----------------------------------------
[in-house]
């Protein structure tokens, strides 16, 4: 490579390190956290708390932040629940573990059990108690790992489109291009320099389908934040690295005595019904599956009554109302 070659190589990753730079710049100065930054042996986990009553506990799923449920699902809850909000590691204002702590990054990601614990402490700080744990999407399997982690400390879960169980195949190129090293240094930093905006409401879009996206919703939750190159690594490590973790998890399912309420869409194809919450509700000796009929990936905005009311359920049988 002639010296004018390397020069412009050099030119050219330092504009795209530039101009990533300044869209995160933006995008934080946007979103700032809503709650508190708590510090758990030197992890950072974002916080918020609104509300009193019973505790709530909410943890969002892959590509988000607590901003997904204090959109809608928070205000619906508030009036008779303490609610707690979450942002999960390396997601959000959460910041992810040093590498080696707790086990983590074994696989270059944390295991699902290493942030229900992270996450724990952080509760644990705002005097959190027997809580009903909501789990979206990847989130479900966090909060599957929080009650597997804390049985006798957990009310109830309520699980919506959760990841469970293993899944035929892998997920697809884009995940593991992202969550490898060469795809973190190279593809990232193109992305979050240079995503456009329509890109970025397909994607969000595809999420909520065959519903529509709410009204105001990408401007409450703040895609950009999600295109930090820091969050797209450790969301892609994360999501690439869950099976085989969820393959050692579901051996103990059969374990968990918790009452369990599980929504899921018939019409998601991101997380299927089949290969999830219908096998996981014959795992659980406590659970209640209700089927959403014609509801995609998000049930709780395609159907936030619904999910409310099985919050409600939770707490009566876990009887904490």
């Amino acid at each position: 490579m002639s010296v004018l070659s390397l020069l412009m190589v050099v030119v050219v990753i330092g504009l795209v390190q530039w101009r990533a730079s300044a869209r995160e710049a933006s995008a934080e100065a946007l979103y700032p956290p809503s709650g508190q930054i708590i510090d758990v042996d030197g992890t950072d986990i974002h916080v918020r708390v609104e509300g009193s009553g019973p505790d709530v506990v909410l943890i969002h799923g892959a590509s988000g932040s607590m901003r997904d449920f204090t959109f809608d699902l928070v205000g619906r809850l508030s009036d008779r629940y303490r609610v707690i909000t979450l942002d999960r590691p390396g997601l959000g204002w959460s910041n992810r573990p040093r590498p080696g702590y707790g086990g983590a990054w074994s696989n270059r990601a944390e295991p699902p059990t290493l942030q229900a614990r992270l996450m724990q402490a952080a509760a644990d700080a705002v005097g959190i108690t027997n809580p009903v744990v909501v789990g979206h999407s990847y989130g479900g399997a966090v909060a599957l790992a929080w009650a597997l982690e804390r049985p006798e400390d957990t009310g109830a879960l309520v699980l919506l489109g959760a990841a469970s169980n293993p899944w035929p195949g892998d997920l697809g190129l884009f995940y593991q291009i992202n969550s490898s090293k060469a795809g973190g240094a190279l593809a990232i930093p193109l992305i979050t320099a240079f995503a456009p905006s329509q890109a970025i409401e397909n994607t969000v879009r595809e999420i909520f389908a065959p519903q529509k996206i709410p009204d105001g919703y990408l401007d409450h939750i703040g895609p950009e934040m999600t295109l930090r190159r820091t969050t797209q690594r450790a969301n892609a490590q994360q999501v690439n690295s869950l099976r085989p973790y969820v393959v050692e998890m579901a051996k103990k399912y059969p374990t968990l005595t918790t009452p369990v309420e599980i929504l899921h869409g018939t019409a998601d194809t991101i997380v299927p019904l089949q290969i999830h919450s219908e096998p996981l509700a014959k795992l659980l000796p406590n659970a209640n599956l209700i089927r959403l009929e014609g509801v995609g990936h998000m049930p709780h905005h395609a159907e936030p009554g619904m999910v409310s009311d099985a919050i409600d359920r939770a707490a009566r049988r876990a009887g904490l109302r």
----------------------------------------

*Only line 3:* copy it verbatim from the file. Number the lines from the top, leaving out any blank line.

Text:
């Amino acid at each position: 490579m002639s010296v004018l070659s390397l020069l412009m190589v050099v030119v050219v990753i330092g504009l795209v390190q530039w101009r990533a730079s300044a869209r995160e710049a933006s995008a934080e100065a946007l979103y700032p956290p809503s709650g508190q930054i708590i510090d758990v042996d030197g992890t950072d986990i974002h916080v918020r708390v609104e509300g009193s009553g019973p505790d709530v506990v909410l943890i969002h799923g892959a590509s988000g932040s607590m901003r997904d449920f204090t959109f809608d699902l928070v205000g619906r809850l508030s009036d008779r629940y303490r609610v707690i909000t979450l942002d999960r590691p390396g997601l959000g204002w959460s910041n992810r573990p040093r590498p080696g702590y707790g086990g983590a990054w074994s696989n270059r990601a944390e295991p699902p059990t290493l942030q229900a614990r992270l996450m724990q402490a952080a509760a644990d700080a705002v005097g959190i108690t027997n809580p009903v744990v909501v789990g979206h999407s990847y989130g479900g399997a966090v909060a599957l790992a929080w009650a597997l982690e804390r049985p006798e400390d957990t009310g109830a879960l309520v699980l919506l489109g959760a990841a469970s169980n293993p899944w035929p195949g892998d997920l697809g190129l884009f995940y593991q291009i992202n969550s490898s090293k060469a795809g973190g240094a190279l593809a990232i930093p193109l992305i979050t320099a240079f995503a456009p905006s329509q890109a970025i409401e397909n994607t969000v879009r595809e999420i909520f389908a065959p519903q529509k996206i709410p009204d105001g919703y990408l401007d409450h939750i703040g895609p950009e934040m999600t295109l930090r190159r820091t969050t797209q690594r450790a969301n892609a490590q994360q999501v690439n690295s869950l099976r085989p973790y969820v393959v050692e998890m579901a051996k103990k399912y059969p374990t968990l005595t918790t009452p369990v309420e599980i929504l899921h869409g018939t019409a998601d194809t991101i997380v299927p019904l089949q290969i999830h919450s219908e096998p996981l509700a014959k795992l659980l000796p406590n659970a209640n599956l209700i089927r959403l009929e014609g509801v995609g990936h998000m049930p709780h905005h395609a159907e936030p009554g619904m999910v409310s009311d099985a919050i409600d359920r939770a707490a009566r049988r876990a009887g904490l109302r």